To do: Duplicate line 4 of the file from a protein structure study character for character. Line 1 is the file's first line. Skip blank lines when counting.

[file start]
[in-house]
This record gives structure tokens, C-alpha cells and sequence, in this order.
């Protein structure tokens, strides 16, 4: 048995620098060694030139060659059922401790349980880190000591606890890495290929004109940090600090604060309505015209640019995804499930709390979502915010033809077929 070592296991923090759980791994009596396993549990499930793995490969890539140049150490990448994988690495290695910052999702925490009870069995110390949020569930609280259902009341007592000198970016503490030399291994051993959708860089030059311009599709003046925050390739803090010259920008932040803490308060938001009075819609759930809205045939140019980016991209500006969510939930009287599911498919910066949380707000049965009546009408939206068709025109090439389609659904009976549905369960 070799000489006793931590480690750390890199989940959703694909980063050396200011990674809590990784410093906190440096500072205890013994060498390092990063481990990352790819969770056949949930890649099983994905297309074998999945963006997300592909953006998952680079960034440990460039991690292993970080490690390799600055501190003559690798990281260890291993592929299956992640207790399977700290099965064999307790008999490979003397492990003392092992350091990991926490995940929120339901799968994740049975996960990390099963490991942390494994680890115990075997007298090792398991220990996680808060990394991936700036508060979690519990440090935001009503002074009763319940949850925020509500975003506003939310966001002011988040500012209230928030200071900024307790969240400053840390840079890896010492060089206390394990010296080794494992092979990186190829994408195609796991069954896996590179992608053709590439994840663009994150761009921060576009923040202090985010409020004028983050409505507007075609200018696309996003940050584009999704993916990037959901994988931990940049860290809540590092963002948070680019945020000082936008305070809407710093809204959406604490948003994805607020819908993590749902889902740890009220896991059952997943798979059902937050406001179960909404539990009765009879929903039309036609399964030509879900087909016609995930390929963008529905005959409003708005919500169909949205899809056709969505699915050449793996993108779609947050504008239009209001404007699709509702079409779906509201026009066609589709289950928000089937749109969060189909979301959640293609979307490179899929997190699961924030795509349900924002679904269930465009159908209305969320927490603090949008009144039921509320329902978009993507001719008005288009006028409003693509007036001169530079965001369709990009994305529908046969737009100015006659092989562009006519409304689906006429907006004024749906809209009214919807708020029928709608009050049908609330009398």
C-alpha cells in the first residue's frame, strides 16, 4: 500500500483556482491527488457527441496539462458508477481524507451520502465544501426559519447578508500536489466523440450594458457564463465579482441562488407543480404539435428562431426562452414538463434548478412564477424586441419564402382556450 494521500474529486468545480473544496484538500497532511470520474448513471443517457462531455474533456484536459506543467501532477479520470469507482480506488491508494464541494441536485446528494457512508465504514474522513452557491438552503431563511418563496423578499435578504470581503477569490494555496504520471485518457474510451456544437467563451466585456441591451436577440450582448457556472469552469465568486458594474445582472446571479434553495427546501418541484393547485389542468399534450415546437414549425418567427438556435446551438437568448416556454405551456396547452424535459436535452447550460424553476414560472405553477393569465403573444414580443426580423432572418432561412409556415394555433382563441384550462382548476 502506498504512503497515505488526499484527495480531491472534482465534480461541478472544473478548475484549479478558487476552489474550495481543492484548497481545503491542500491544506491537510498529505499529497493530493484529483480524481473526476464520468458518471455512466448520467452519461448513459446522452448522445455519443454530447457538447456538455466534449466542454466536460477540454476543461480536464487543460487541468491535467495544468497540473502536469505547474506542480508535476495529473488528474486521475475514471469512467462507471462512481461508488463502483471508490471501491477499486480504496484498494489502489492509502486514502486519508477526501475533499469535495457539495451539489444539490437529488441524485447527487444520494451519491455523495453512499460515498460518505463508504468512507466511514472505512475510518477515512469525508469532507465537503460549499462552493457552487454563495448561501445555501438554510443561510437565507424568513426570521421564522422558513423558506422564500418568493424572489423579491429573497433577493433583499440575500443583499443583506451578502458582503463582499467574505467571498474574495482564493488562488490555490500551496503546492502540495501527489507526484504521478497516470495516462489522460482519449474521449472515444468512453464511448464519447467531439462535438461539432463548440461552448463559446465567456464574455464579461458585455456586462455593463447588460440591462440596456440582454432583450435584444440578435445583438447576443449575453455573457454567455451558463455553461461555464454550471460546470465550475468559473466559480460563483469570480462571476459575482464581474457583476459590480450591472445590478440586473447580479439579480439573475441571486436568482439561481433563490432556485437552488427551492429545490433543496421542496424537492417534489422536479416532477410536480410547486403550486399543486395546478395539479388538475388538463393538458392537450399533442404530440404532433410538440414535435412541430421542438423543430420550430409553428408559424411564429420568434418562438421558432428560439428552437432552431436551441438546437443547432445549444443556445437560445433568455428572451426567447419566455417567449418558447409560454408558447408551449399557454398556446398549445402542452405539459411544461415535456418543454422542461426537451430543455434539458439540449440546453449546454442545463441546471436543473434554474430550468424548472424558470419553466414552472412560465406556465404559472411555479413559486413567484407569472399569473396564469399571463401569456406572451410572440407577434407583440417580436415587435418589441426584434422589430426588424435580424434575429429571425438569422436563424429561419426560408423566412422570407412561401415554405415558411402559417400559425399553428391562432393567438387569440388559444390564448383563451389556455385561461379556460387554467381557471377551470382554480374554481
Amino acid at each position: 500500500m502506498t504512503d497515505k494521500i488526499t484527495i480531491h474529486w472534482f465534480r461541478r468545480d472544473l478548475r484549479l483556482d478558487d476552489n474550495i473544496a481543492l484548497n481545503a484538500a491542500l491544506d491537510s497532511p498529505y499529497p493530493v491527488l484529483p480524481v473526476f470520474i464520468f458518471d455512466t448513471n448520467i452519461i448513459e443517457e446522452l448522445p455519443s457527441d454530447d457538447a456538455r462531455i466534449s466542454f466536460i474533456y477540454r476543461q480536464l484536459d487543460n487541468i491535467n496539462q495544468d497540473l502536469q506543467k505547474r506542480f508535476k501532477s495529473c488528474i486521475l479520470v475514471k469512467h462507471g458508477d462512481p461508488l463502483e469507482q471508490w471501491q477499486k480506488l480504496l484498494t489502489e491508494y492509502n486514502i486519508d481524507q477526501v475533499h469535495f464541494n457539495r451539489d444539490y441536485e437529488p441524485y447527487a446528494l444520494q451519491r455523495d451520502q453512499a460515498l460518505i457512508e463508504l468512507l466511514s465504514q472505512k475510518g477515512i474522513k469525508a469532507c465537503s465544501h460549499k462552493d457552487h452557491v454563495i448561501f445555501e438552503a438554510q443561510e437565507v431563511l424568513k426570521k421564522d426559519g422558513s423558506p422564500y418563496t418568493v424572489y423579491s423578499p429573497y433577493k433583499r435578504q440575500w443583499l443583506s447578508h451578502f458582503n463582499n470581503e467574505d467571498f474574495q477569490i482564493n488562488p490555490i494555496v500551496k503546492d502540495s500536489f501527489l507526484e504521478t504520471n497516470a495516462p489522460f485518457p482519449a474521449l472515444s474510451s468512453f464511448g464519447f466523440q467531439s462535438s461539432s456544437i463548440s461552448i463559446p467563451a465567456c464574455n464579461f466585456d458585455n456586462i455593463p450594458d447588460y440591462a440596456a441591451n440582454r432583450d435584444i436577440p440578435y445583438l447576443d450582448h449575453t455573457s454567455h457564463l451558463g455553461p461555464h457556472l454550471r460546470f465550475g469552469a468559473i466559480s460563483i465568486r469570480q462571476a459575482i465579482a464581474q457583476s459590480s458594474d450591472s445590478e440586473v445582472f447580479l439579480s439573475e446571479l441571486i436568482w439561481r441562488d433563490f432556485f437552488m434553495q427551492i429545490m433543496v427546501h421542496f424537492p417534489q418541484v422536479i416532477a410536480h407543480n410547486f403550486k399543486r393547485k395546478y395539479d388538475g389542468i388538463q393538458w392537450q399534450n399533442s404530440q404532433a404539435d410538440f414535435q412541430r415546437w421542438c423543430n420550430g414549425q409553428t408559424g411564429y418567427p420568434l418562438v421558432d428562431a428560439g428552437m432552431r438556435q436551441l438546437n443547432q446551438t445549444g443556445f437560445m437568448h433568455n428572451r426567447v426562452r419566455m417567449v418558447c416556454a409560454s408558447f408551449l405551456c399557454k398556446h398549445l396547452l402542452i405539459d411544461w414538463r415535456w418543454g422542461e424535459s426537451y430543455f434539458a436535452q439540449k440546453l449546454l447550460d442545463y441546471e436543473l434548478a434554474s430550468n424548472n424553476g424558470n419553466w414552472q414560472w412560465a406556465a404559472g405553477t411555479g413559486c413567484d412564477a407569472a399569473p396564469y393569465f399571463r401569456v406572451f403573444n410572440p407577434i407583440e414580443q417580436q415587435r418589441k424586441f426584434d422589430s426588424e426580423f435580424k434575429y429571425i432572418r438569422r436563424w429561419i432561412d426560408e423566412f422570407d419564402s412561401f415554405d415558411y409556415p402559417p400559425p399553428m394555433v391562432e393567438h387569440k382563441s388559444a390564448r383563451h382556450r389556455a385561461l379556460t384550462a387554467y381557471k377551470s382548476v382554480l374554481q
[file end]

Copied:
C-alpha cells in the first residue's frame, strides 16, 4: 500500500483556482491527488457527441496539462458508477481524507451520502465544501426559519447578508500536489466523440450594458457564463465579482441562488407543480404539435428562431426562452414538463434548478412564477424586441419564402382556450 494521500474529486468545480473544496484538500497532511470520474448513471443517457462531455474533456484536459506543467501532477479520470469507482480506488491508494464541494441536485446528494457512508465504514474522513452557491438552503431563511418563496423578499435578504470581503477569490494555496504520471485518457474510451456544437467563451466585456441591451436577440450582448457556472469552469465568486458594474445582472446571479434553495427546501418541484393547485389542468399534450415546437414549425418567427438556435446551438437568448416556454405551456396547452424535459436535452447550460424553476414560472405553477393569465403573444414580443426580423432572418432561412409556415394555433382563441384550462382548476 502506498504512503497515505488526499484527495480531491472534482465534480461541478472544473478548475484549479478558487476552489474550495481543492484548497481545503491542500491544506491537510498529505499529497493530493484529483480524481473526476464520468458518471455512466448520467452519461448513459446522452448522445455519443454530447457538447456538455466534449466542454466536460477540454476543461480536464487543460487541468491535467495544468497540473502536469505547474506542480508535476495529473488528474486521475475514471469512467462507471462512481461508488463502483471508490471501491477499486480504496484498494489502489492509502486514502486519508477526501475533499469535495457539495451539489444539490437529488441524485447527487444520494451519491455523495453512499460515498460518505463508504468512507466511514472505512475510518477515512469525508469532507465537503460549499462552493457552487454563495448561501445555501438554510443561510437565507424568513426570521421564522422558513423558506422564500418568493424572489423579491429573497433577493433583499440575500443583499443583506451578502458582503463582499467574505467571498474574495482564493488562488490555490500551496503546492502540495501527489507526484504521478497516470495516462489522460482519449474521449472515444468512453464511448464519447467531439462535438461539432463548440461552448463559446465567456464574455464579461458585455456586462455593463447588460440591462440596456440582454432583450435584444440578435445583438447576443449575453455573457454567455451558463455553461461555464454550471460546470465550475468559473466559480460563483469570480462571476459575482464581474457583476459590480450591472445590478440586473447580479439579480439573475441571486436568482439561481433563490432556485437552488427551492429545490433543496421542496424537492417534489422536479416532477410536480410547486403550486399543486395546478395539479388538475388538463393538458392537450399533442404530440404532433410538440414535435412541430421542438423543430420550430409553428408559424411564429420568434418562438421558432428560439428552437432552431436551441438546437443547432445549444443556445437560445433568455428572451426567447419566455417567449418558447409560454408558447408551449399557454398556446398549445402542452405539459411544461415535456418543454422542461426537451430543455434539458439540449440546453449546454442545463441546471436543473434554474430550468424548472424558470419553466414552472412560465406556465404559472411555479413559486413567484407569472399569473396564469399571463401569456406572451410572440407577434407583440417580436415587435418589441426584434422589430426588424435580424434575429429571425438569422436563424429561419426560408423566412422570407412561401415554405415558411402559417400559425399553428391562432393567438387569440388559444390564448383563451389556455385561461379556460387554467381557471377551470382554480374554481